Mental Health & Violence
The debate over gun control, school safety, and overall quality of life in the shadow of violence has waned somewhat, but when another violent incident occurs on the world stage, the question that will re-emerge is: "What are we going to do?"
So to help prevent another Virginia Tech or Newtown massacre, the Governor's Task Force on School and Campus Security is again tackling the related challenges. The Mental Health Working Group is slowly rolling out ideas that the members believe will address some overlooked issues.
Many complex factors arise when evaluating and treating mental illness. What's a health-provider’s responsibility to warn authorities when a patient is potentially violent? How soon can a person be committed once they’re considered dangerous? Who has the authority to make that call? These are some of the questions the group is addressing.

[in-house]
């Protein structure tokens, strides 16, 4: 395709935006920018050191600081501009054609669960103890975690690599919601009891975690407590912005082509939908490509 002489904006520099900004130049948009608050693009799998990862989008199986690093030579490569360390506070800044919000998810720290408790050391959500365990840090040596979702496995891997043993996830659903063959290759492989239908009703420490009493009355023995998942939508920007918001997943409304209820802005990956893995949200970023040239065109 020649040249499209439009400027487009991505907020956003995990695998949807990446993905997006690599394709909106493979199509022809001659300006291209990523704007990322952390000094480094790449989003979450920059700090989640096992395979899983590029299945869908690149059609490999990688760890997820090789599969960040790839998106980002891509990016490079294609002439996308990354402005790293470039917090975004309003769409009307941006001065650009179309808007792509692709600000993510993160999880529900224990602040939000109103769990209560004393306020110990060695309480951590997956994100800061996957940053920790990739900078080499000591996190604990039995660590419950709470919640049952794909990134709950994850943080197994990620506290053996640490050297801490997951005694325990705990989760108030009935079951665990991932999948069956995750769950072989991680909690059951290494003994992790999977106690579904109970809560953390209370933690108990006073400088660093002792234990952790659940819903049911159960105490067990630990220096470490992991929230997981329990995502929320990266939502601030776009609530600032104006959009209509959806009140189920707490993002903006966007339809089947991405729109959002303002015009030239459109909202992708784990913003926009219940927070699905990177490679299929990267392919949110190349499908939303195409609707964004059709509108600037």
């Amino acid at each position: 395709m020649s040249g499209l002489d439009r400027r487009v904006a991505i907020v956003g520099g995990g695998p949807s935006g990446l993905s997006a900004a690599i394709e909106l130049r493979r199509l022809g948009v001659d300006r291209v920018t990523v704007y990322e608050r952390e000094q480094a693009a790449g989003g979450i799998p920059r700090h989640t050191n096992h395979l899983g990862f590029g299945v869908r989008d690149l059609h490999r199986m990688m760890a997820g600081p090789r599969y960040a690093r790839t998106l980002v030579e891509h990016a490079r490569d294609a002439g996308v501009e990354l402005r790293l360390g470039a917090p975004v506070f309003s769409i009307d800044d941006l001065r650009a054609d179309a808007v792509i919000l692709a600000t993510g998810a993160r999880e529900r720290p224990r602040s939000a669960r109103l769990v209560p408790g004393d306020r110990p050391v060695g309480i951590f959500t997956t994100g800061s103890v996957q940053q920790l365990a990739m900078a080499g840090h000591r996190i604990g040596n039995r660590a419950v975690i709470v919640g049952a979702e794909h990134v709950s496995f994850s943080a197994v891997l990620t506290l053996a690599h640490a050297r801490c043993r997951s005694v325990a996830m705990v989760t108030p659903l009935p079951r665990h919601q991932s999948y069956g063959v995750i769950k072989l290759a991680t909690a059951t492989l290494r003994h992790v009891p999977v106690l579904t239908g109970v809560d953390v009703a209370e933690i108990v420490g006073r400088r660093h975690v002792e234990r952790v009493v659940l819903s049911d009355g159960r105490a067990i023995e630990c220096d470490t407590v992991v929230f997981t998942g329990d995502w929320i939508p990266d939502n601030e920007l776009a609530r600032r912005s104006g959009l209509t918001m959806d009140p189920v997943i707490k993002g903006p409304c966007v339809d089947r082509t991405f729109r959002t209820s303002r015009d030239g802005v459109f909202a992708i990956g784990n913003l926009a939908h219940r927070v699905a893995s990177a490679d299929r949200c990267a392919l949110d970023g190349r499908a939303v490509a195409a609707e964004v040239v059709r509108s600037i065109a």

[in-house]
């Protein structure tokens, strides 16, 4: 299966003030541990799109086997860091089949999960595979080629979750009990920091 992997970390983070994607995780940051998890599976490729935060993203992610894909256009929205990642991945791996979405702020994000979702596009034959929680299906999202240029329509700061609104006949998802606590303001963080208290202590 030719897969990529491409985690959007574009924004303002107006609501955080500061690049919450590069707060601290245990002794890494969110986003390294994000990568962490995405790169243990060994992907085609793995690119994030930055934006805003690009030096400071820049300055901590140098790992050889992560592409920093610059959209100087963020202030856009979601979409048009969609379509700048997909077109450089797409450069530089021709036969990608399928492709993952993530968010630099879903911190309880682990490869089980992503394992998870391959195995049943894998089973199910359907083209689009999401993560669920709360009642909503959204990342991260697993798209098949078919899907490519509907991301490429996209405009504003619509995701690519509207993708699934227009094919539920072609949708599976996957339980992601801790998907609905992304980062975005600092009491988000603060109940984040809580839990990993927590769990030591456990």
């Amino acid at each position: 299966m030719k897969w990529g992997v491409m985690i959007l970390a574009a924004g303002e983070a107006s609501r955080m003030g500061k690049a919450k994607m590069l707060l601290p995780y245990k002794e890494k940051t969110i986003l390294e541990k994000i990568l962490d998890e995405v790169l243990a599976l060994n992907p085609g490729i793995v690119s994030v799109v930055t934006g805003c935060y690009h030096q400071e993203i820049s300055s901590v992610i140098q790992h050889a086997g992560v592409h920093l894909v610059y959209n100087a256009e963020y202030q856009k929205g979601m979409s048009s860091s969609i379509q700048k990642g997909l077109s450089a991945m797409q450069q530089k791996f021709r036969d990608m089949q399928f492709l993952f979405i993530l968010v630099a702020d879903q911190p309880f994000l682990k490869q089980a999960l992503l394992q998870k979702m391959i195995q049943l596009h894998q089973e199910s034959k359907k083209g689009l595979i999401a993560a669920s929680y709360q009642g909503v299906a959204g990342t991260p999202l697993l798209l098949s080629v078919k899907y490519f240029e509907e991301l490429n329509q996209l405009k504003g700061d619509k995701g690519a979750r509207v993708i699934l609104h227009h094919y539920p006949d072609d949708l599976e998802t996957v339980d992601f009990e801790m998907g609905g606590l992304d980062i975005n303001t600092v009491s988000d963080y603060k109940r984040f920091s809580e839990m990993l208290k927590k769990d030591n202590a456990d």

The problems are systemic and complicated—says the Department of Behavioral Health and Developmental Services Commissioner, James Stewart. He says they've evaluated the length of detention for psychiatric, drug, or alcohol problems:
"Currently there is no requirement that an individual remain in the hospital for 24 hours and Virginia has one of the shortest temporary detention periods nationwide," says Stewart.
The group has also examined the effectiveness of increasing penalties for possessing firearms while ineligible for mental health reasons, and looked for solutions for those who lack treatment access or funding. They're also searching for more effective detection methods when a child exhibits behavioral problems. And all of this must translate to making changes in the most cost-effective manner possible.